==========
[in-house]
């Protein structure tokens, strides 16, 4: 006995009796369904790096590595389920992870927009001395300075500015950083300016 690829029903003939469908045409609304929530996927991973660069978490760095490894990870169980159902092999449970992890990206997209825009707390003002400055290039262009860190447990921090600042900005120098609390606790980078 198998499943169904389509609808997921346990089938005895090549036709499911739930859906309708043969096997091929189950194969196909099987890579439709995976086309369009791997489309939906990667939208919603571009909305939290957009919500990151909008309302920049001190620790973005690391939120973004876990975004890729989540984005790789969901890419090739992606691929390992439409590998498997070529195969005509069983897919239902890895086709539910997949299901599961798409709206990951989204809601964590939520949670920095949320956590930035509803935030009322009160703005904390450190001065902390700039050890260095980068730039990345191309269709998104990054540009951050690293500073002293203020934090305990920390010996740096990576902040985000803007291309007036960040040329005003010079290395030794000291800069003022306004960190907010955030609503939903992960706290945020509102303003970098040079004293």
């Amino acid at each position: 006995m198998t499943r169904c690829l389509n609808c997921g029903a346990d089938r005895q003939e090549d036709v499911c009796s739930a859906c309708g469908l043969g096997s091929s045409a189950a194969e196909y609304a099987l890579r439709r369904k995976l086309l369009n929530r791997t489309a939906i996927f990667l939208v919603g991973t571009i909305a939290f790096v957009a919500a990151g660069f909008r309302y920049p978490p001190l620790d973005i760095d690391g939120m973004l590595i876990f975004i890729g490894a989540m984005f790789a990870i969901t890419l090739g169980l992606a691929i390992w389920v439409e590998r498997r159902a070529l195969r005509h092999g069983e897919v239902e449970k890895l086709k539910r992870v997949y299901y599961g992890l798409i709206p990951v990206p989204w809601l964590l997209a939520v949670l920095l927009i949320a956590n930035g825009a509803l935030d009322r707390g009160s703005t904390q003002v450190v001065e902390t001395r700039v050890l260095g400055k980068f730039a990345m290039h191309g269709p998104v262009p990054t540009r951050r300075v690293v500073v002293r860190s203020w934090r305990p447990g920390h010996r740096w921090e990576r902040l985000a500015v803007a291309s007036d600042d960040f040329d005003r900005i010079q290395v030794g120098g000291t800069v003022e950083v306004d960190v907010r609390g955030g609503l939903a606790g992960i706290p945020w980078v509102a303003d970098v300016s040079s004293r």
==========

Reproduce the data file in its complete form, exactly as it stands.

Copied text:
[in-house]
């Protein structure tokens, strides 16, 4: 006995009796369904790096590595389920992870927009001395300075500015950083300016 690829029903003939469908045409609304929530996927991973660069978490760095490894990870169980159902092999449970992890990206997209825009707390003002400055290039262009860190447990921090600042900005120098609390606790980078 198998499943169904389509609808997921346990089938005895090549036709499911739930859906309708043969096997091929189950194969196909099987890579439709995976086309369009791997489309939906990667939208919603571009909305939290957009919500990151909008309302920049001190620790973005690391939120973004876990975004890729989540984005790789969901890419090739992606691929390992439409590998498997070529195969005509069983897919239902890895086709539910997949299901599961798409709206990951989204809601964590939520949670920095949320956590930035509803935030009322009160703005904390450190001065902390700039050890260095980068730039990345191309269709998104990054540009951050690293500073002293203020934090305990920390010996740096990576902040985000803007291309007036960040040329005003010079290395030794000291800069003022306004960190907010955030609503939903992960706290945020509102303003970098040079004293």
């Amino acid at each position: 006995m198998t499943r169904c690829l389509n609808c997921g029903a346990d089938r005895q003939e090549d036709v499911c009796s739930a859906c309708g469908l043969g096997s091929s045409a189950a194969e196909y609304a099987l890579r439709r369904k995976l086309l369009n929530r791997t489309a939906i996927f990667l939208v919603g991973t571009i909305a939290f790096v957009a919500a990151g660069f909008r309302y920049p978490p001190l620790d973005i760095d690391g939120m973004l590595i876990f975004i890729g490894a989540m984005f790789a990870i969901t890419l090739g169980l992606a691929i390992w389920v439409e590998r498997r159902a070529l195969r005509h092999g069983e897919v239902e449970k890895l086709k539910r992870v997949y299901y599961g992890l798409i709206p990951v990206p989204w809601l964590l997209a939520v949670l920095l927009i949320a956590n930035g825009a509803l935030d009322r707390g009160s703005t904390q003002v450190v001065e902390t001395r700039v050890l260095g400055k980068f730039a990345m290039h191309g269709p998104v262009p990054t540009r951050r300075v690293v500073v002293r860190s203020w934090r305990p447990g920390h010996r740096w921090e990576r902040l985000a500015v803007a291309s007036d600042d960040f040329d005003r900005i010079q290395v030794g120098g000291t800069v003022e950083v306004d960190v907010r609390g955030g609503l939903a606790g992960i706290p945020w980078v509102a303003d970098v300016s040079s004293r």